Soybeans were up 3.22% this week.  China bought an estimated 725,000 MT of new crop beans over 4 days ahead of the crop report, taking advantage of the early month price correction and some positive crush margins. It is not clear how high they are willing to go on import prices. In the WASDE report, USDA cut projected yield all the way to 36.1 bushels per acre, putting production at only 2.692 billion bushels. They had to drop projected exports by 260 million bushels in order to come up with a bare minimum ending stocks figure of 110 million bushels. The average cash price estimate range was bumped up to $15.00-17.00 for the year in order to scare off enough import buyers. They did show the effect of higher prices on South American farmers, increasing projected South American soybean production by 6 MMT in Argentina and Brazil alone. Paraguay is also expected to increase production in 2013.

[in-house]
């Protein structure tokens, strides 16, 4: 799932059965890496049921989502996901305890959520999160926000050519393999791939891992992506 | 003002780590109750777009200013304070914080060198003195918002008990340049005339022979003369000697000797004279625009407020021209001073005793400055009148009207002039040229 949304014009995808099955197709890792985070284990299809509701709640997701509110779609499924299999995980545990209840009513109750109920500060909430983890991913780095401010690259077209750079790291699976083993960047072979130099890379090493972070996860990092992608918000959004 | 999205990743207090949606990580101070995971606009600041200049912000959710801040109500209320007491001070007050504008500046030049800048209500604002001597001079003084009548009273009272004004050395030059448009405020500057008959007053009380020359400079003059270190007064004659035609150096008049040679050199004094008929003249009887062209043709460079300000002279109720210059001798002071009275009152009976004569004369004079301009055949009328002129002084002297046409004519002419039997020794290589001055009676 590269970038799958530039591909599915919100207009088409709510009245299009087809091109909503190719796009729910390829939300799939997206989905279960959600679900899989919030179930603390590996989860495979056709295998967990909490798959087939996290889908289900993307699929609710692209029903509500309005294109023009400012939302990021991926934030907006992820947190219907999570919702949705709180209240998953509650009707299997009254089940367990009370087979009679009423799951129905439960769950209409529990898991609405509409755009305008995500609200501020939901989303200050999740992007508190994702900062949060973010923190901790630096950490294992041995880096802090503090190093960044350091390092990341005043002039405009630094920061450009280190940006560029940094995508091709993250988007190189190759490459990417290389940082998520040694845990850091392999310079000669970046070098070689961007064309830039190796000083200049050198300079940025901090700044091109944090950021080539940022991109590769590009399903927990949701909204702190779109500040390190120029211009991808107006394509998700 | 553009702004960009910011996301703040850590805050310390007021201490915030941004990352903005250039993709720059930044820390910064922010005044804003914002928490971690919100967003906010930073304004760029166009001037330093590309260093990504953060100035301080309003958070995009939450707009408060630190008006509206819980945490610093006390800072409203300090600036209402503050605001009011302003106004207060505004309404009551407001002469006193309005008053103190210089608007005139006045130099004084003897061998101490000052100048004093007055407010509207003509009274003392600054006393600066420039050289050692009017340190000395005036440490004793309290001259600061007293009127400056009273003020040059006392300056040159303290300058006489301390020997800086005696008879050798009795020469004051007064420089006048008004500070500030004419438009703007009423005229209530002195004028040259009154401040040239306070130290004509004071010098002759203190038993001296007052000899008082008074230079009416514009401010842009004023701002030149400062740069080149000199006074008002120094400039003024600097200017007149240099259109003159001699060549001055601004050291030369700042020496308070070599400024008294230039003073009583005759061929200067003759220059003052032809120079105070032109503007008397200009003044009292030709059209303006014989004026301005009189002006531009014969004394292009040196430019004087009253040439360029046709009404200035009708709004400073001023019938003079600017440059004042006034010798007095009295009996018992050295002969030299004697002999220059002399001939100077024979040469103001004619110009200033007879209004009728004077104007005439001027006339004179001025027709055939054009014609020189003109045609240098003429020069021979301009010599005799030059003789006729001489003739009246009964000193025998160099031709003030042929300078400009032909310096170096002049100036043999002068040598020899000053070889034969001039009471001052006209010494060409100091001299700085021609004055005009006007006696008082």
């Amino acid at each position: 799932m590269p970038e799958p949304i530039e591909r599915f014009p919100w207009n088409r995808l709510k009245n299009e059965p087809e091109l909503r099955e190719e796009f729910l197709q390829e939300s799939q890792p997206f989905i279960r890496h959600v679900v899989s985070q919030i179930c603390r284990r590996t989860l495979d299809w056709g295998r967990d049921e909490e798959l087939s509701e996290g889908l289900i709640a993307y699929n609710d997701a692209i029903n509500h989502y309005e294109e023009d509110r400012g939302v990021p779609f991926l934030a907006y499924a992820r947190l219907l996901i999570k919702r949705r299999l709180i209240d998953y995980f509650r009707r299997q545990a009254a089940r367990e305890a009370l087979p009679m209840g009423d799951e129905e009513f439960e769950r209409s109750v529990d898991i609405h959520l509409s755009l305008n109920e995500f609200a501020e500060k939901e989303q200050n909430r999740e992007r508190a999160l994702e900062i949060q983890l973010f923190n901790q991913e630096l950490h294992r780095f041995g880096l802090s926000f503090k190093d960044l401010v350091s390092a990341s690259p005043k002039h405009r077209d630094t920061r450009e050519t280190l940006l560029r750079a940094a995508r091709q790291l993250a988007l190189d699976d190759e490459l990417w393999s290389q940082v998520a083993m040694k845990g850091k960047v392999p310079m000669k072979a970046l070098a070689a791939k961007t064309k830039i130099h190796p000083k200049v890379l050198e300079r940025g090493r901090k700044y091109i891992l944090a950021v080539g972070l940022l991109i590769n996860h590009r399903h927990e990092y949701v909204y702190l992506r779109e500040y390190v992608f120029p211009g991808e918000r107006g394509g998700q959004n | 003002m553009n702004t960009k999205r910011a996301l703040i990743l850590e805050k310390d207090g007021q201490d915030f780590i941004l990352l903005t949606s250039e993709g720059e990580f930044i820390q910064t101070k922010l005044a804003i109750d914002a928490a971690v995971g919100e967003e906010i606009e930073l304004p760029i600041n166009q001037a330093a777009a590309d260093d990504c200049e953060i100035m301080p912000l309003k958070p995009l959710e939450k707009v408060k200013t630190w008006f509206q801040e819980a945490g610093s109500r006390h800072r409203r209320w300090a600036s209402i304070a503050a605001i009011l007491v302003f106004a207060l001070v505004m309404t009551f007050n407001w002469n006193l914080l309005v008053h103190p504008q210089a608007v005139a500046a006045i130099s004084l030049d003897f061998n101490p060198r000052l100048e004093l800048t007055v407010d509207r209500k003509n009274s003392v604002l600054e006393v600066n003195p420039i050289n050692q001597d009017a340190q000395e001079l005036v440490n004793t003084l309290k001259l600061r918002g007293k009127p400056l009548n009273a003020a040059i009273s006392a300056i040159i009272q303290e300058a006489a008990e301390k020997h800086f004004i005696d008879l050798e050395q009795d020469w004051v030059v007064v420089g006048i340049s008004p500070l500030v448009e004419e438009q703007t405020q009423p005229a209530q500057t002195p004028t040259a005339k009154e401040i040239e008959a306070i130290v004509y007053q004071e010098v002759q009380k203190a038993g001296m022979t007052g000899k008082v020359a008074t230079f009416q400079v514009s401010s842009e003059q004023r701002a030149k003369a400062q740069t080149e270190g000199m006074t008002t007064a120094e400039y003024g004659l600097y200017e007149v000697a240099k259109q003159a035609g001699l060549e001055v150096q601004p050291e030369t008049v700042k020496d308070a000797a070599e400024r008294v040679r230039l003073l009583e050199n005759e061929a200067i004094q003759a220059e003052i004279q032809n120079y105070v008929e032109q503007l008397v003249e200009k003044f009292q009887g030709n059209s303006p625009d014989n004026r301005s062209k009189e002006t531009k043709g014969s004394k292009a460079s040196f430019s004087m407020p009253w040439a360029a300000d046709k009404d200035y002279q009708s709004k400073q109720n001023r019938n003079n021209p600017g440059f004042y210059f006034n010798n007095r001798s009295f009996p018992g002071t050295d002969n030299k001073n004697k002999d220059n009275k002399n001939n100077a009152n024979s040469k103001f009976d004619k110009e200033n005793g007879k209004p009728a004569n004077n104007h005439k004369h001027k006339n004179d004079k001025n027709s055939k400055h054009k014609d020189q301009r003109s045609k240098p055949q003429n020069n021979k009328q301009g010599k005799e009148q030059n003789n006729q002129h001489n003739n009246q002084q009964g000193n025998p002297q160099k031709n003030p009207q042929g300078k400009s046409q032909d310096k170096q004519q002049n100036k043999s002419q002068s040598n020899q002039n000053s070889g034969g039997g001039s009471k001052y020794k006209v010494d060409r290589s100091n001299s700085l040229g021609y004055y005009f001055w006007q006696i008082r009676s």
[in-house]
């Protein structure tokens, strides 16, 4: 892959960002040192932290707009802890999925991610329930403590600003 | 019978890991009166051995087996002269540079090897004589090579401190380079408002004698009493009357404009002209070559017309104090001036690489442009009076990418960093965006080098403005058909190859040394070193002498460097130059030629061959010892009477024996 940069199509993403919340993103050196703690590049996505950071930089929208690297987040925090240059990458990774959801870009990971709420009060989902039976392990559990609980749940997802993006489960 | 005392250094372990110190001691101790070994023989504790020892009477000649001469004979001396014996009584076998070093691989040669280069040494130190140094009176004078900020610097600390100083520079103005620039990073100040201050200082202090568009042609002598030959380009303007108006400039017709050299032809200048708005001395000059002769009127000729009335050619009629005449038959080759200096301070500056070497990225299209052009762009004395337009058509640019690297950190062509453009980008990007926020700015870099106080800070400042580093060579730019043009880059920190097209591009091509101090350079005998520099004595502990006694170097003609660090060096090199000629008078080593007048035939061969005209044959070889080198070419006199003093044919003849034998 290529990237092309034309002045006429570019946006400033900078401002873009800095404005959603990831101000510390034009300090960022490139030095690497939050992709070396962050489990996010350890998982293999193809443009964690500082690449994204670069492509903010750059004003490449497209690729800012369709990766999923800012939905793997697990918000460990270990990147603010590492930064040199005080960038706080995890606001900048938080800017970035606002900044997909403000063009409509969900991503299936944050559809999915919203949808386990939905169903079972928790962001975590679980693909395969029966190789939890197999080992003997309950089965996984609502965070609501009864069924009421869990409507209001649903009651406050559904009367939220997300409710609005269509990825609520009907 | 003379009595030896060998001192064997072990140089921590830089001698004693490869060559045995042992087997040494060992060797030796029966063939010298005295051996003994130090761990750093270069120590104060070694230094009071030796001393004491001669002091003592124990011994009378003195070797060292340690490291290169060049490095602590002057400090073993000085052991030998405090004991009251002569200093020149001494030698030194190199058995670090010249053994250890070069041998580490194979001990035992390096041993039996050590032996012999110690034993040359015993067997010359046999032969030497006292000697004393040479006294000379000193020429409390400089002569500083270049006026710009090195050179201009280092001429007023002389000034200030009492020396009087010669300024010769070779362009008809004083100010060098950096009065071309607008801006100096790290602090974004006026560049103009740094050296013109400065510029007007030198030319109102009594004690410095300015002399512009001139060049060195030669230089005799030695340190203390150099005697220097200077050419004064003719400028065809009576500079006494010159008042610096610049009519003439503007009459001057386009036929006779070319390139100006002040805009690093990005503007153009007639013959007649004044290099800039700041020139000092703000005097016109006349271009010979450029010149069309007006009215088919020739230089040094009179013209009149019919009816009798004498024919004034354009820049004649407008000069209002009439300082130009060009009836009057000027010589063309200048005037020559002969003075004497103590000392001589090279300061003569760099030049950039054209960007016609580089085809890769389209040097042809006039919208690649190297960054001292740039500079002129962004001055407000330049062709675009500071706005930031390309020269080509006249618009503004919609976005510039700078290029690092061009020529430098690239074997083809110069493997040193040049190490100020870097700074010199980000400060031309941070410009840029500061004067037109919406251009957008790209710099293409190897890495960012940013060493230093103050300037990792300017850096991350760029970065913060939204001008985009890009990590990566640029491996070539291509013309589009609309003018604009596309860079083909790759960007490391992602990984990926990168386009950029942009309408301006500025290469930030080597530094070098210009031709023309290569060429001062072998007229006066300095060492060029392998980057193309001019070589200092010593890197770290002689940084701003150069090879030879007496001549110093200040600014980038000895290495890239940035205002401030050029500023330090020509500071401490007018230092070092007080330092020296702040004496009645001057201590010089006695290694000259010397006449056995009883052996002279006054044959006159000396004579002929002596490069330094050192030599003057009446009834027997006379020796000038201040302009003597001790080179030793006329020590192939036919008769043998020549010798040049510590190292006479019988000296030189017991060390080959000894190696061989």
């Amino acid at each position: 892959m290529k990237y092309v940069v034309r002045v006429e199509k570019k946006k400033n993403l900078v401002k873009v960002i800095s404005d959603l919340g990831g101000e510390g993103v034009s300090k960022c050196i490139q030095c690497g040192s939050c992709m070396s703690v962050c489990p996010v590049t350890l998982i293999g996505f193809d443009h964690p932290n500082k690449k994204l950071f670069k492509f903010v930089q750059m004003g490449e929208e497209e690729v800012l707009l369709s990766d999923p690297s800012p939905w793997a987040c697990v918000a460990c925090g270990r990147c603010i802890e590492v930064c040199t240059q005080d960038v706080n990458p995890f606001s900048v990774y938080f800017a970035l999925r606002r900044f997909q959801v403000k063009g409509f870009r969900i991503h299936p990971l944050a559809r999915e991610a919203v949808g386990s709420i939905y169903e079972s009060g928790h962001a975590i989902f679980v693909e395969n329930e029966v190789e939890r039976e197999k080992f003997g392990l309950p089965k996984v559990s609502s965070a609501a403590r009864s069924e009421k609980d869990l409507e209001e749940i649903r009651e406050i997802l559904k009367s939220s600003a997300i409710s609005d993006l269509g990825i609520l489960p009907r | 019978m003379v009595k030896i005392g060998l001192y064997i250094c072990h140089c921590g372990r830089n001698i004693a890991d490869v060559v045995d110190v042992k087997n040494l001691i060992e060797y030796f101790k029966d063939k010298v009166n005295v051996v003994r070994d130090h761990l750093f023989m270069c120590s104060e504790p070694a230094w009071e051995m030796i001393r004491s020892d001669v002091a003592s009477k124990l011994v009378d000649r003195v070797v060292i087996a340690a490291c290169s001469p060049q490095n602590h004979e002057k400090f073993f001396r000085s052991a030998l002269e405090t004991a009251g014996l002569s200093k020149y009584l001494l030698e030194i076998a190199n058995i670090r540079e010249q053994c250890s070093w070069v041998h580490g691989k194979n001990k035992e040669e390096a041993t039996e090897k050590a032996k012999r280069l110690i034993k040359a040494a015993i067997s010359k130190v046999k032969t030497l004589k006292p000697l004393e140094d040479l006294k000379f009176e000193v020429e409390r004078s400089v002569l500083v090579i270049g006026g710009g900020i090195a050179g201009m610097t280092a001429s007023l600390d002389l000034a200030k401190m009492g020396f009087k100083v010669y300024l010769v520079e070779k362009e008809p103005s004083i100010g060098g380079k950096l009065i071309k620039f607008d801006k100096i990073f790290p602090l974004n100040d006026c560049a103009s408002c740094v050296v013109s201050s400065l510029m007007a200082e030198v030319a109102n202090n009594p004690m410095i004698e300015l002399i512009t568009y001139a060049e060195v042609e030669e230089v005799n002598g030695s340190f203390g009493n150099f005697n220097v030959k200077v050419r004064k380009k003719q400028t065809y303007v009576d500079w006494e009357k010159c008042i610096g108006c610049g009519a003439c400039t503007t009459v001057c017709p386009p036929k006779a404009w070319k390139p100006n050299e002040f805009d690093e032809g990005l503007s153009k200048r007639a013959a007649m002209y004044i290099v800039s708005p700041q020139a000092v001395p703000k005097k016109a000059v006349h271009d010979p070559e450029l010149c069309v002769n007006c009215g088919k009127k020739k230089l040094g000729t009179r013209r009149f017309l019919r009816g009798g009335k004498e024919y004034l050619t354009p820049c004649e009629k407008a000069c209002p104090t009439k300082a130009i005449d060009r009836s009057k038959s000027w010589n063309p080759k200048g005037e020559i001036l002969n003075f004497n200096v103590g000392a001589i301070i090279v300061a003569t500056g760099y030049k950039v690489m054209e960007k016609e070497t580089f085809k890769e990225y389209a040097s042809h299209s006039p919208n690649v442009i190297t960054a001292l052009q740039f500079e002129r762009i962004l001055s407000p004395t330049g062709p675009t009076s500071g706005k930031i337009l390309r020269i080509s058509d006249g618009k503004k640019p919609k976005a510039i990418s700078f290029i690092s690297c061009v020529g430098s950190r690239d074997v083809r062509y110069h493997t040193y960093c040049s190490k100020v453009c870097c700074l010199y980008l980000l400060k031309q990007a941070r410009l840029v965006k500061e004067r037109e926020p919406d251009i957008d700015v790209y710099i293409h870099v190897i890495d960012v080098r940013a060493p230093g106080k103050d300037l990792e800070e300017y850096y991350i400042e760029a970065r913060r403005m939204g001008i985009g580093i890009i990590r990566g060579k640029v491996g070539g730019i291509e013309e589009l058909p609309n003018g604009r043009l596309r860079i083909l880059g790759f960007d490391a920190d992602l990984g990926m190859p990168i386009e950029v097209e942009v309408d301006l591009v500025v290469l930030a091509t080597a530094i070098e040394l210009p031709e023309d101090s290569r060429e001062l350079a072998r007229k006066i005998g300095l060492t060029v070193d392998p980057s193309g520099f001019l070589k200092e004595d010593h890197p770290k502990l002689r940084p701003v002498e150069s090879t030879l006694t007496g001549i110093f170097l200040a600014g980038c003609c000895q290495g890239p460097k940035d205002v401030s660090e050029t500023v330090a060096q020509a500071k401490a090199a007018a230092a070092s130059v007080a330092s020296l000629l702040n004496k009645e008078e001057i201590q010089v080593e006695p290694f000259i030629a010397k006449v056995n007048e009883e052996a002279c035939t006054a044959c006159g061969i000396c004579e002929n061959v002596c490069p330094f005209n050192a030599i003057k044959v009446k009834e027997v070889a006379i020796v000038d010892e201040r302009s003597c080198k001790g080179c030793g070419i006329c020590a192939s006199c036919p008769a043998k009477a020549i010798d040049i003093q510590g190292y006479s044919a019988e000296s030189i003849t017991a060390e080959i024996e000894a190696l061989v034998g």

Nearby cotton futures were firm early in the week but lost 0.44% Friday close to Friday close. The USDA report was fundamentally bearish. Harvest area was increased by 410,000 acres. With a minor 1 pound per acre drop in yield the crop was 650,000 bales larger. The trade had been looking for a smaller number around 16.8 million rather than 17.65 million. Due to large world supplies and rising world stocks, USDA made no change in projected US cotton exports, pushing all the increased production into a burdensome 5.5 million bale ending stocks number. India has suffered from a poor monsoon season thus far. USDA did trim projected Indian production by a modest 500,000 stat bales (480 lb). Indian ending stocks were trimmed by the same amount, with no effect on exports.